Redesigning my personal website has historically been a stressful process riddled with self-doubt. Designing for yourself is hard. It’s hard for individuals, it’s hard for companies, and it’s usually the project that will lose out to more pressing priorities. In past iterations of my personal site, I primarily focused on just getting it to work so I could move on. Rather than spending the time to discover and enhance the details that might have elevated the experience, I raced through it to get something launched. For this version, I was very conscious of taking the time to allow these details to flourish through patience and iteration.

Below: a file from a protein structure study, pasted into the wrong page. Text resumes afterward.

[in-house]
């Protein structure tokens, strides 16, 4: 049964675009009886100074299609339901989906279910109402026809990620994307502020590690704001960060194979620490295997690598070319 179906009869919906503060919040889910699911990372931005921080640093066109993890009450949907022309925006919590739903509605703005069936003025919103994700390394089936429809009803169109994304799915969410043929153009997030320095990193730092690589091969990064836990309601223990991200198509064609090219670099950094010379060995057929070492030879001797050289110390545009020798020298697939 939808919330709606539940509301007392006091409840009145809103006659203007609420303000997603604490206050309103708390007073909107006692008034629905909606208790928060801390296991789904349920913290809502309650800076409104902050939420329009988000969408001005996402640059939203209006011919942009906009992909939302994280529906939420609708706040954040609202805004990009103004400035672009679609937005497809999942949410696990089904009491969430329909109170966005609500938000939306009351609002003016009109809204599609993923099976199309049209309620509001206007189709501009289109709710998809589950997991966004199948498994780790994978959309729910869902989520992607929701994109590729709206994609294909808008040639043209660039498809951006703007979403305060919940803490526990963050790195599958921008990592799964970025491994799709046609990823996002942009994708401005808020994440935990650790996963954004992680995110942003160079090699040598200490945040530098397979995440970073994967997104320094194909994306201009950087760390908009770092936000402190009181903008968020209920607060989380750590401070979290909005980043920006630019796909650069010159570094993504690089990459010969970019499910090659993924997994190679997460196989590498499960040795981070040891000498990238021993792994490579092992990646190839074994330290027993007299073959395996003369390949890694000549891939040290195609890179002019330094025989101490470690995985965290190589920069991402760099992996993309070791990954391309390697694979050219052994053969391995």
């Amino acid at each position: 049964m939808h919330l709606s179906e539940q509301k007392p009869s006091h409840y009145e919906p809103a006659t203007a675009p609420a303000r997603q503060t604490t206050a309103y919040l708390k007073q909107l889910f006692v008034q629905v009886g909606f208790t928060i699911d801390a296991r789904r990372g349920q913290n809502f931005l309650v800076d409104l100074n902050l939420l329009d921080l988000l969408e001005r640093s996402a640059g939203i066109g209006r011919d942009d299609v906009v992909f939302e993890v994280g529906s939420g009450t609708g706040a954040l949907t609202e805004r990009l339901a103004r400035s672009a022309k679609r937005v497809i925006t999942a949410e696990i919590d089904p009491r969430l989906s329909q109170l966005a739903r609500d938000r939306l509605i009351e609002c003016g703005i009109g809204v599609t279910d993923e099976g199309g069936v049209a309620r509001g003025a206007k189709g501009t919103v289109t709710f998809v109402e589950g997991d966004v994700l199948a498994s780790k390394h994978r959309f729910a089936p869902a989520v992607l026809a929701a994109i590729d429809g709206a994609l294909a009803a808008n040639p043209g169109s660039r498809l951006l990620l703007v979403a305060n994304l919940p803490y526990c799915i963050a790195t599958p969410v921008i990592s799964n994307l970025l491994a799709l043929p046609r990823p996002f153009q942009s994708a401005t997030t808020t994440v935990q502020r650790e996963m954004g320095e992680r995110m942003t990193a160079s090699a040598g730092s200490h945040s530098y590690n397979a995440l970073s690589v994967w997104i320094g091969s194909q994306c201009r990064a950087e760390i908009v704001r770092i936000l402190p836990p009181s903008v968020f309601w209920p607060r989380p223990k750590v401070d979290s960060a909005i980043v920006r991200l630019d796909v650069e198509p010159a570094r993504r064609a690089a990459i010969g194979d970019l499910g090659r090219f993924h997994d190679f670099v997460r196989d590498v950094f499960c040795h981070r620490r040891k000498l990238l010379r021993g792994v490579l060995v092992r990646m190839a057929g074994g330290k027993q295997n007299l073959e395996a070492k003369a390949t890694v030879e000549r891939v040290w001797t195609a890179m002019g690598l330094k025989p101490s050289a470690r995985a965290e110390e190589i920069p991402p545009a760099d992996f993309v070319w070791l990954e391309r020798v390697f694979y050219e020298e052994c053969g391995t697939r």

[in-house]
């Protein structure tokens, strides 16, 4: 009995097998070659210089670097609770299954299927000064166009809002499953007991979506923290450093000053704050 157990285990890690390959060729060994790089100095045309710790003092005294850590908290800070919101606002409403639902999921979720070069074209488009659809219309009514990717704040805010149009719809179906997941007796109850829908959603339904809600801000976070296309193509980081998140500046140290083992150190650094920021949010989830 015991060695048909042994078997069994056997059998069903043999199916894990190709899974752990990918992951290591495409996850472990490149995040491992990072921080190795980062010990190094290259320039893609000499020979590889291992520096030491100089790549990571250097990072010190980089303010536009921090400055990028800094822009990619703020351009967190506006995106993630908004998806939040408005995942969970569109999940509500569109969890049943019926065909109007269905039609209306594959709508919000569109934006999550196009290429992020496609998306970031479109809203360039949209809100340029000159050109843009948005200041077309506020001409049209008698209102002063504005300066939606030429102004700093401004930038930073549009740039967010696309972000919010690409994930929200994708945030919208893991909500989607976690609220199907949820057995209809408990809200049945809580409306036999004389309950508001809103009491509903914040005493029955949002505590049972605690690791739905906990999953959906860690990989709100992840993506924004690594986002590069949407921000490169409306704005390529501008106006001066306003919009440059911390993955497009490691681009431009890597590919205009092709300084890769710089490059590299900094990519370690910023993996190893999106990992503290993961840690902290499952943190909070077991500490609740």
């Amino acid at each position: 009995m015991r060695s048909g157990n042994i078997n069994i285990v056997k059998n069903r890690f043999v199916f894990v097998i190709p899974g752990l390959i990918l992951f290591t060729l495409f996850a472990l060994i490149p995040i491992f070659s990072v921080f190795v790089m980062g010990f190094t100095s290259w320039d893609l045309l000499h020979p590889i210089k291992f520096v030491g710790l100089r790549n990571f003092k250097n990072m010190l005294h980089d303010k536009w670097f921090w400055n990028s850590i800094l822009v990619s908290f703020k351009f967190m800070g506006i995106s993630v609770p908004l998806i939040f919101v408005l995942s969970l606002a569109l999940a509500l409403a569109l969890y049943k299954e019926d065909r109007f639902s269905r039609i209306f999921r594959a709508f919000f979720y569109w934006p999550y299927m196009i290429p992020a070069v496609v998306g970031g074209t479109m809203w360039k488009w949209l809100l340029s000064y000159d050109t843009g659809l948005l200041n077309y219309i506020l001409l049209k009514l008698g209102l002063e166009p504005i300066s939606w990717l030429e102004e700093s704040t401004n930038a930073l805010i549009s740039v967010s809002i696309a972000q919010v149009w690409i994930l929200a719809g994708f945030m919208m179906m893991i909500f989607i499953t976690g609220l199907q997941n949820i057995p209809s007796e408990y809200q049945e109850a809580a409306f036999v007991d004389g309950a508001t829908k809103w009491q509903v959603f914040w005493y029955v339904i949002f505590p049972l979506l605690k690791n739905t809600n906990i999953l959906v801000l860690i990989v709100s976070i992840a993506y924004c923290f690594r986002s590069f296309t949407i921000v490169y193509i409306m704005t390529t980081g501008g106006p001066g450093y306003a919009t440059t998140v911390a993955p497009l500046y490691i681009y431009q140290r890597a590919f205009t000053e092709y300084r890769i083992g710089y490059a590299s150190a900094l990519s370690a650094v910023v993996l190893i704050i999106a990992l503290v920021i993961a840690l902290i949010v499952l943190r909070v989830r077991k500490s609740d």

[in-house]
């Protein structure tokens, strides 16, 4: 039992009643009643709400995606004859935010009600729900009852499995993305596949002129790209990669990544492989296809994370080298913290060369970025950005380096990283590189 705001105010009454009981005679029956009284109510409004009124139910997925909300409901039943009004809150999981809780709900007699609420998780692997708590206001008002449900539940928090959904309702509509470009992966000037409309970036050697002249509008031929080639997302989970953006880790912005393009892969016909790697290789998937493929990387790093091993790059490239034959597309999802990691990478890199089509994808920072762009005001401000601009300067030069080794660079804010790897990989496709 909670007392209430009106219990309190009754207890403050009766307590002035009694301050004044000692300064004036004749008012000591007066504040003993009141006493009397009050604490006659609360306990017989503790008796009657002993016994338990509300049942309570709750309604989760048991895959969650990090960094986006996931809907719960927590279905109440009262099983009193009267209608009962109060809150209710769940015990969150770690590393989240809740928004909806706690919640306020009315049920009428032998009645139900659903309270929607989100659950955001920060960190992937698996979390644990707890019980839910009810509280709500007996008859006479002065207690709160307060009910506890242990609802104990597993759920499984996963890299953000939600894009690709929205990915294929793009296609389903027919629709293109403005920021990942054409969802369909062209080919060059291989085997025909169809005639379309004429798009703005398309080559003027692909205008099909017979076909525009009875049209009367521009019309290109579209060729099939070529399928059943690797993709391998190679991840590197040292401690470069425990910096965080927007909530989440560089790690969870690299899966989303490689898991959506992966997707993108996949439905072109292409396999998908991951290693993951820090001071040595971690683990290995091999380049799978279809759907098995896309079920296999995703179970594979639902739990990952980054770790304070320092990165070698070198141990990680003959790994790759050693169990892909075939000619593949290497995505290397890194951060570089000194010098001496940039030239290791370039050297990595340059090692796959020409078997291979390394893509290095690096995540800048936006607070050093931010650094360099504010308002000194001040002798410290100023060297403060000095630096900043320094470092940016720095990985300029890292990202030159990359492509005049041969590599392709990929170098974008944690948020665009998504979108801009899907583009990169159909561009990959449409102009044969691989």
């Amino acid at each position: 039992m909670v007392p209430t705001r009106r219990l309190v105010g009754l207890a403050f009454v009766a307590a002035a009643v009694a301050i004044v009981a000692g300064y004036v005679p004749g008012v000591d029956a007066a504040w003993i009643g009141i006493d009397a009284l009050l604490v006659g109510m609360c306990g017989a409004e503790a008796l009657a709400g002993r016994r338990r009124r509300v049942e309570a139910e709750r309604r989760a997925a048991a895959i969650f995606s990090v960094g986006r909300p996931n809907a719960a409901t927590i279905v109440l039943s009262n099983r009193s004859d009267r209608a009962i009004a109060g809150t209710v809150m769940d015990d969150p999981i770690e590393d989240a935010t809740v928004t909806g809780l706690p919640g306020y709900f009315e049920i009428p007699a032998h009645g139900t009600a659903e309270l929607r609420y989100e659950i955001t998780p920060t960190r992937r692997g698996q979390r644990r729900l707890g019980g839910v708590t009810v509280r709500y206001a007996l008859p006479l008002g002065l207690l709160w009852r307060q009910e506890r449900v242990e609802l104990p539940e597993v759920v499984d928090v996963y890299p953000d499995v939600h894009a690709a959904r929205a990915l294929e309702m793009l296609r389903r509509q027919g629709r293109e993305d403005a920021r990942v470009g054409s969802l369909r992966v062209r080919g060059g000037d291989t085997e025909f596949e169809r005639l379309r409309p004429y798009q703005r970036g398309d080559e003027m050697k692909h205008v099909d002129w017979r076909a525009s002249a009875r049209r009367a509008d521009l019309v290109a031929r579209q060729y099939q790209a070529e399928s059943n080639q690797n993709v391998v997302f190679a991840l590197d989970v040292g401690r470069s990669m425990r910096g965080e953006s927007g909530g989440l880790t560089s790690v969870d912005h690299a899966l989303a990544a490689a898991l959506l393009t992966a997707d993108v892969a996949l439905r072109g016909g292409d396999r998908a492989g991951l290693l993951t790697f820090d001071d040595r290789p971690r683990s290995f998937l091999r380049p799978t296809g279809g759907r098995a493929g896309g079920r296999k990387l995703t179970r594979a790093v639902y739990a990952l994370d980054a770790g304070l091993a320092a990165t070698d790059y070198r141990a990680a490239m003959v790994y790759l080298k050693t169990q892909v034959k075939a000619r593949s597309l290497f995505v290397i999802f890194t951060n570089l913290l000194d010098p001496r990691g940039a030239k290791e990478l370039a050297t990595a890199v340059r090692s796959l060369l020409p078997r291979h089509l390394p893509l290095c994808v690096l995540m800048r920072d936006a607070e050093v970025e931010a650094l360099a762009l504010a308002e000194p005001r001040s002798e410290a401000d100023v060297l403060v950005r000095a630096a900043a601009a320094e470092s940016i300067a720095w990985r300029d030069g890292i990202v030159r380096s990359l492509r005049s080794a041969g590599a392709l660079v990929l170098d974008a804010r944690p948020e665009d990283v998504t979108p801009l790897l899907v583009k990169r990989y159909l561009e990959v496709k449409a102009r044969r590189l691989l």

In other mediums that I work with, like recorded music, the time spent leading up to an idea often reveals itself to be one of the most active and rewarding parts of my creative process. There is no formula for it, the only constant is time. Time to think, time to re-think, time to create, time to destroy, and time to think again. I find the same is true when designing. Most designers, like musicians, develop stronger intuitions as they gain experience. This intuition not only shapes the work itself, but it also determines when a piece of work can be deemed finished. It’s easy to forget this when working on the web due to its nature of being such a flexible format. Where recordings have the constraint of being finite and unchangeable, websites do not. Is a website ever finished? It’s certainly easier to justify “fixing it later” in the absence of this constraint, but I’ve found this can become a crutch if not consciously kept in check.